Welcome to The Path of Water

This site is dedicated to exploring the Tao and Philosophical Taoism; and how it relates to everyday modern life in the 21st Century. It also includes posts relating to how I feel Taoism can provide insights for dealing with the problems of everyday living.

The process of writing out my thoughts helps me to explore what I believe and why, so these posts will probably develop over time. I hope that you'll find this site interesting and, for those of you new to the Tao and Taoism, I hope that it can provide you with a first step on the path to a rich spiritual life. If you want to post comments relating to a post or the site as a whole I'd be grateful as all feedback is helpful.

Enjoy your visit - In Tao - Woody

Who would follow the Way must go beyond words.
Who would know the world must go beyond names. *

No man ever steps in the same river twice,
for it's not the same river and he's not the same man. **

Wednesday, 28 January 2009


Change seems to be the word of the moment. With Barack Obama's election in the US, with chaos in financial markets, with the change in direction of economies. How should we deal with change?

Personally, I've reached one of those points where you wonder which direction you should go next. There's a debate in the Reform Taoist community about how we progress in the future - whether we continue the way we have been going or try a new direction. The question for me is "Is my journey best served by trying to fight for change within the organisation, or would it be better for those of us that want change to form a new community that reflects our needs at this time?"

I've been reading around looking for inspiration and I found some in Deng Ming-Dao's book Everyday Tao. He talks about the early observers of Tao, and how they found it by observing the world around them, seeing things born, grow and wither. He uses the image of a man running down a path to describe Tao. This movement and change is at the heart of the Tao, although of course stillness and stagnation are also there. It is in the movement and change that we see the vitality of the Tao. It got me thinking that if Reform Taoism has stagnated from my perspective, perhaps starting a new community where members were more able to express themselves and develop would be the "running man" path.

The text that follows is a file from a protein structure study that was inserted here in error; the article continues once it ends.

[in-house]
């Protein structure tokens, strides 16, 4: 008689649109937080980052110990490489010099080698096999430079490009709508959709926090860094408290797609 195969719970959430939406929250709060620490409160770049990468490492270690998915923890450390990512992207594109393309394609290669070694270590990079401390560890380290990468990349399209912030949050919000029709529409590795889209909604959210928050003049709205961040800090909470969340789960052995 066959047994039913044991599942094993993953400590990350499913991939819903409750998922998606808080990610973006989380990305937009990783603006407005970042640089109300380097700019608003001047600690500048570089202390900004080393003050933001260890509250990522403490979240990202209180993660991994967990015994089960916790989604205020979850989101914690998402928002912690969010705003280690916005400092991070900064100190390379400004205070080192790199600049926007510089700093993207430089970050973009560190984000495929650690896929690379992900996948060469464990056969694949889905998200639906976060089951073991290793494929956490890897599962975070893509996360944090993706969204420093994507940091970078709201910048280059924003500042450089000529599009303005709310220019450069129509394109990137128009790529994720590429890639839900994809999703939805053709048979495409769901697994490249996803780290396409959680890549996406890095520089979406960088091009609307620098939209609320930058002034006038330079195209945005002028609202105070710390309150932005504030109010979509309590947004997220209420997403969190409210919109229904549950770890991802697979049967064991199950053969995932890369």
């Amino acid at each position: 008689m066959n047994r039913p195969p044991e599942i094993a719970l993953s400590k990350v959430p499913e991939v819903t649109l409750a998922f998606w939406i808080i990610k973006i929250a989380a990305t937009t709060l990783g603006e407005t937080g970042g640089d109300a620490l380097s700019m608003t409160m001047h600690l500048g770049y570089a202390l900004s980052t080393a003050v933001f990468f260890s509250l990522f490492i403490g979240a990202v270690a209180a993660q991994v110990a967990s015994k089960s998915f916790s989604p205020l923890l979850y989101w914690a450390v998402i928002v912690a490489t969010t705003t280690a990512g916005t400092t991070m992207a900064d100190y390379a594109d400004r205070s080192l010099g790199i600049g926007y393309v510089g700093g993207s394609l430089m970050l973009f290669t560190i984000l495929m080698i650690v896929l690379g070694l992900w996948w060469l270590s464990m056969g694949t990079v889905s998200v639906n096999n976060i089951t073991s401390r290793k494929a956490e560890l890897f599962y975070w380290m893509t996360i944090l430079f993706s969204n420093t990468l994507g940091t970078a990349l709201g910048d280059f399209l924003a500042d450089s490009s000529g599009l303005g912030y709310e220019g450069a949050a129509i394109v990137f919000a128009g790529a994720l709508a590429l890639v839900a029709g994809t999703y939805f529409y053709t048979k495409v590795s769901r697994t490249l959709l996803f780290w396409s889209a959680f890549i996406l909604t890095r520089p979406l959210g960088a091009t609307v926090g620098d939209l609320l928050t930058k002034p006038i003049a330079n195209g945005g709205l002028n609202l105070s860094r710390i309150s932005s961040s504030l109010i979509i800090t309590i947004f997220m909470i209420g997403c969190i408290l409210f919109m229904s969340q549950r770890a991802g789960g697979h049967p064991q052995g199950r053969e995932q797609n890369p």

Any change is a step into the unknown - it's easier and safer to go with the status-quo. If you change, you might fail so maybe it's better to leave things as they are. But does this truly lead to a fulfilling journey through life though? If I'm asking the question, maybe the decision is already made? Is it possible to return to acceptance? I think you can see where this is leading me, but I've not completely decided so watch this space!

On the wider front, what does Taoism teach us about dealing with change? Change is inevitable. It can be held at bay for a time through effort, but it can never be stopped. In following Taoism we try to experience and understand our true inner nature. Using the analogy of water (well the clue's in the name of the Blog!) if we are in a river we can cling for as long as we can to the sides before our strength fails and we are swept helplessly downstream by the current. Or, through self-knowledge and self-confidence, we can embrace the flow of the river, let the current take us, and use our strength and skill at appropriate moments to avoid any rocks in our path. The latter is the Taoist way, but be warned! It can be scary.


The Rambling Taoist said...

I agree that change is scary -- particularly for someone like me with Asperger's. However, as you aptly point out, it is the way of the river and the symbol of water is central to Taoist thought.

I think the tricky part is allowing the river to flow of its own accord. Sometimes we try to hold it back and, at other times, we try to channel it to flow where it doesn't want to flow.

Woody said...

I find the hardest part is the letting go in the first place. It's easy to get into a cycle of "but what if I'm wrong, maybe I'll wait just a little bit longer..." :-)

donna said...

Everyday Tao really started my Tao journey. My entire blog is now based on dealing with change.

Woody said...

Further to this post I came to the conclusion that I was trying to force something to be other than it naturally is - a common mistake for Taoists - and so I decided to let go and see what happened.

Gary said...

Remember that FEAR is False Emotions Appearing Real. Overcome fear by being aware of what you are feeling and owning the feeling.